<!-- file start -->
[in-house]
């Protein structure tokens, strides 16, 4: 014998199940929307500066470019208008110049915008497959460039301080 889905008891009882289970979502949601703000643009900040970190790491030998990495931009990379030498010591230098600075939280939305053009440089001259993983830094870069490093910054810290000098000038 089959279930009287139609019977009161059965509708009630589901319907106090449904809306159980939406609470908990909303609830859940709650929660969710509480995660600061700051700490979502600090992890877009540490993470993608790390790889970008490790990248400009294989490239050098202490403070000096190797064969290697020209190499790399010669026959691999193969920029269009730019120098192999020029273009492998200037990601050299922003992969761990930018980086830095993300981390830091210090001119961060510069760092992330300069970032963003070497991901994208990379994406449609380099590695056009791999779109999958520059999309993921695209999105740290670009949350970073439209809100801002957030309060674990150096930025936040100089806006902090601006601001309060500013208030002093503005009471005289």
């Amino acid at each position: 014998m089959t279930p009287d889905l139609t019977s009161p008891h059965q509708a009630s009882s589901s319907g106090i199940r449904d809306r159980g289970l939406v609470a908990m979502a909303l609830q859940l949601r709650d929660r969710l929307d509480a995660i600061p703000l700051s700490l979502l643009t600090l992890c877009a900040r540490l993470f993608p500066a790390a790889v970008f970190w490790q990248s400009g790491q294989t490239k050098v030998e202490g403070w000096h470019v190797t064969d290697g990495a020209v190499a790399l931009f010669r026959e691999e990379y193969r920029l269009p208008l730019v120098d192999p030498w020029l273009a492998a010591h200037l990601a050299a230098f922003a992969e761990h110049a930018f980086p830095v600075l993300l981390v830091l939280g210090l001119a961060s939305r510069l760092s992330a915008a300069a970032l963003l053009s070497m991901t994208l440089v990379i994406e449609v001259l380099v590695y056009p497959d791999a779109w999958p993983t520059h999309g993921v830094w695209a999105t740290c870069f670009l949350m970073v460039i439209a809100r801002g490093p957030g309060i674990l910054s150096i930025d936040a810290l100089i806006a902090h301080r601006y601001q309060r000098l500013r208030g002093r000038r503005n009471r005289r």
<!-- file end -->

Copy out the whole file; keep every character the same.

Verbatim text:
[in-house]
């Protein structure tokens, strides 16, 4: 014998199940929307500066470019208008110049915008497959460039301080 889905008891009882289970979502949601703000643009900040970190790491030998990495931009990379030498010591230098600075939280939305053009440089001259993983830094870069490093910054810290000098000038 089959279930009287139609019977009161059965509708009630589901319907106090449904809306159980939406609470908990909303609830859940709650929660969710509480995660600061700051700490979502600090992890877009540490993470993608790390790889970008490790990248400009294989490239050098202490403070000096190797064969290697020209190499790399010669026959691999193969920029269009730019120098192999020029273009492998200037990601050299922003992969761990930018980086830095993300981390830091210090001119961060510069760092992330300069970032963003070497991901994208990379994406449609380099590695056009791999779109999958520059999309993921695209999105740290670009949350970073439209809100801002957030309060674990150096930025936040100089806006902090601006601001309060500013208030002093503005009471005289």
């Amino acid at each position: 014998m089959t279930p009287d889905l139609t019977s009161p008891h059965q509708a009630s009882s589901s319907g106090i199940r449904d809306r159980g289970l939406v609470a908990m979502a909303l609830q859940l949601r709650d929660r969710l929307d509480a995660i600061p703000l700051s700490l979502l643009t600090l992890c877009a900040r540490l993470f993608p500066a790390a790889v970008f970190w490790q990248s400009g790491q294989t490239k050098v030998e202490g403070w000096h470019v190797t064969d290697g990495a020209v190499a790399l931009f010669r026959e691999e990379y193969r920029l269009p208008l730019v120098d192999p030498w020029l273009a492998a010591h200037l990601a050299a230098f922003a992969e761990h110049a930018f980086p830095v600075l993300l981390v830091l939280g210090l001119a961060s939305r510069l760092s992330a915008a300069a970032l963003l053009s070497m991901t994208l440089v990379i994406e449609v001259l380099v590695y056009p497959d791999a779109w999958p993983t520059h999309g993921v830094w695209a999105t740290c870069f670009l949350m970073v460039i439209a809100r801002g490093p957030g309060i674990l910054s150096i930025d936040a810290l100089i806006a902090h301080r601006y601001q309060r000098l500013r208030g002093r000038r503005n009471r005289r």